China – Between the Walls

My idée fixe of following the Great Wall from the border of North Korea to China’s remote west involved travelling mostly across terrain that at the time was not officially open to foreigners. The journey, therefore, was technically a forbidden one and this had implications for what was left for me to photograph en route to the walls. It was not me who took the decisions. It was a matter of chance.

Under the conditions in which I was travelling (my equipment included a 4×5″ camera), it was as difficult to get to the walls as it was to remain invisible on the way there, since I frequently had to ask for the whereabouts of something which had more often than not disappeared, whether submerged by the reservoirs built during the Mao years, dismantled by the PLA to built barracks, or simply forgotten.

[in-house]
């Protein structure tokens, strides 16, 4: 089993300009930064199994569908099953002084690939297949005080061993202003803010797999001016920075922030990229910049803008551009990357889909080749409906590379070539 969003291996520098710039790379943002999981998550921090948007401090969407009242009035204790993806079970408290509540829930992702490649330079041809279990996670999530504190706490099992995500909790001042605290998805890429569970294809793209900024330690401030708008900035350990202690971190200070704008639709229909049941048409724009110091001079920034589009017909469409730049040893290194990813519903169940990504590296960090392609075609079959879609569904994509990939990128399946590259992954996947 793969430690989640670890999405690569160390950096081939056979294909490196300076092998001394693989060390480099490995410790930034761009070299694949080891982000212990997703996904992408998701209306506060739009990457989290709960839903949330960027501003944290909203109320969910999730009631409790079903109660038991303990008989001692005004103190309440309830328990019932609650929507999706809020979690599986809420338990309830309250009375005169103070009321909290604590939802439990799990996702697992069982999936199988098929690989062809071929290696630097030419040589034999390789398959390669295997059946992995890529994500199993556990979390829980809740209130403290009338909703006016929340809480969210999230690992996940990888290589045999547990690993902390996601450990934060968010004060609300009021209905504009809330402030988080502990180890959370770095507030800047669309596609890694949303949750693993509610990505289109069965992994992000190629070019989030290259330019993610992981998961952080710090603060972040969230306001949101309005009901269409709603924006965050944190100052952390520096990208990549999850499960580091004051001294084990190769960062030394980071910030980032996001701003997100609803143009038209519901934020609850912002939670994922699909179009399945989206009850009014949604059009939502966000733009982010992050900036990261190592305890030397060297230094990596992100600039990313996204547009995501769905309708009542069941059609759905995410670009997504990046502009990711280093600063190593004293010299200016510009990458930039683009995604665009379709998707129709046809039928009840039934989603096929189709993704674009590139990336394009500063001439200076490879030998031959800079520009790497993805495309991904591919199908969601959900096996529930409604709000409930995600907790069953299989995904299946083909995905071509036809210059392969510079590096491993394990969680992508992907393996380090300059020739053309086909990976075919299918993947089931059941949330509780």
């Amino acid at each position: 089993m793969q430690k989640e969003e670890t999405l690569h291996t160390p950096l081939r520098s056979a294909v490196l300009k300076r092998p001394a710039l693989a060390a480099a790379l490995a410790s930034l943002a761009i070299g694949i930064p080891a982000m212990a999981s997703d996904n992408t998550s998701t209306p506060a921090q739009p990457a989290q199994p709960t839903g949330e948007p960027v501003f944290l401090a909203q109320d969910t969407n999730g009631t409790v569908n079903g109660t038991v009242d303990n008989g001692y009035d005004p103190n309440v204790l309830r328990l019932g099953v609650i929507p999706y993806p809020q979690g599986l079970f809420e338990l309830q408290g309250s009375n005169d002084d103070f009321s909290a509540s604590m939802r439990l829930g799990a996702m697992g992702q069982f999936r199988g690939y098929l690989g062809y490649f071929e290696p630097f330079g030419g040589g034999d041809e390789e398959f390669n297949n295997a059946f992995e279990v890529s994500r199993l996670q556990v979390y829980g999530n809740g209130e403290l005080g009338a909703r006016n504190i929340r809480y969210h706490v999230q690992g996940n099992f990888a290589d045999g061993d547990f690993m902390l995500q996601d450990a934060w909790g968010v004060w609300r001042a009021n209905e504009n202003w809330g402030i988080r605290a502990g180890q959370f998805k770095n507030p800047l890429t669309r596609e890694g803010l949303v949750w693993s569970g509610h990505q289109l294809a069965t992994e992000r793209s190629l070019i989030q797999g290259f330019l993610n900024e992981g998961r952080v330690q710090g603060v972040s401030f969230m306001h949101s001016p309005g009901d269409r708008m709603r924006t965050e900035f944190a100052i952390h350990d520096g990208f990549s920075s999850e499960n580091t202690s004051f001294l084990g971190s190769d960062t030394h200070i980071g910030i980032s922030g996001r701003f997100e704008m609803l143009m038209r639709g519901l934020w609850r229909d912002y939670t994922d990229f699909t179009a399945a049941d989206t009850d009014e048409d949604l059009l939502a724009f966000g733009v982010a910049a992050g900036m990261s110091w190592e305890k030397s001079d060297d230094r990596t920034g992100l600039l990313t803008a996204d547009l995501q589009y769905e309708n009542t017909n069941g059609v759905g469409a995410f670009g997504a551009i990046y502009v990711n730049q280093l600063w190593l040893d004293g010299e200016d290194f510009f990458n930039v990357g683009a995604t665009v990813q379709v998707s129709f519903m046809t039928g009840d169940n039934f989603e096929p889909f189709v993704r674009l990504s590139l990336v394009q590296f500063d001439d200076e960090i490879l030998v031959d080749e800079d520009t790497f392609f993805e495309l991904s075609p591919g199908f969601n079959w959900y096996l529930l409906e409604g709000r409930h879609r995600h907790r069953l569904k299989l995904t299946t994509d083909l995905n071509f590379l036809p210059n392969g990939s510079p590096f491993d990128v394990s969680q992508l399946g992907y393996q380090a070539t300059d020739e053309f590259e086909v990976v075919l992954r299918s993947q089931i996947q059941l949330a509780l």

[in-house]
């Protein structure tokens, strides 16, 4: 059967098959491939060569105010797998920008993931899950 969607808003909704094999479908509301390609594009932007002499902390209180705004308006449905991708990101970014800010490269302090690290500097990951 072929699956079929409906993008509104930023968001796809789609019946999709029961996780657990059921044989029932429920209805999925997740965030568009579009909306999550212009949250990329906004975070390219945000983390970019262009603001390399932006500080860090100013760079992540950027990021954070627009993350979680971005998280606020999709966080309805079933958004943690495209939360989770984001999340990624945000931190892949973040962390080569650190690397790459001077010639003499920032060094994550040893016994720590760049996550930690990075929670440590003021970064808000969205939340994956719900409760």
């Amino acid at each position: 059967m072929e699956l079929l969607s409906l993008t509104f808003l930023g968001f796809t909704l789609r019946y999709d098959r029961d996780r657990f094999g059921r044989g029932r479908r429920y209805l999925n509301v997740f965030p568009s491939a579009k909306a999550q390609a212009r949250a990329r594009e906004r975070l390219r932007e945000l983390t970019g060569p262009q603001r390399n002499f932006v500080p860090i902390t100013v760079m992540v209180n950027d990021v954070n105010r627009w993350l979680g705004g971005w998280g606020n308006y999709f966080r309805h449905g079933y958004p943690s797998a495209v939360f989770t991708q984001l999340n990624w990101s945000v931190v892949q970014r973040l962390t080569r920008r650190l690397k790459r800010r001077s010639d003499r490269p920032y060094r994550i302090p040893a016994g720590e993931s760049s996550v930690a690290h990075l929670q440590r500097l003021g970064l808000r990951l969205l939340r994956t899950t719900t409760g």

In addition, entire regions hadn’t seen a foreigner for decades, and the children in remote villages none at all. This resulted in my arrest and detention combined with the duty to write self-critical letters, the imposition of a ban on certain routes, and even the enforcement of some stopovers, and hilarious detours. Sometimes my onward journey from where I had been stopped became possible simply because it was impossible that I had surfaced there at all. On the move again in the loess plateau, ice and snow had made the winding road slippery as soap and the Yellow River ferries were not where we had been told to look for them.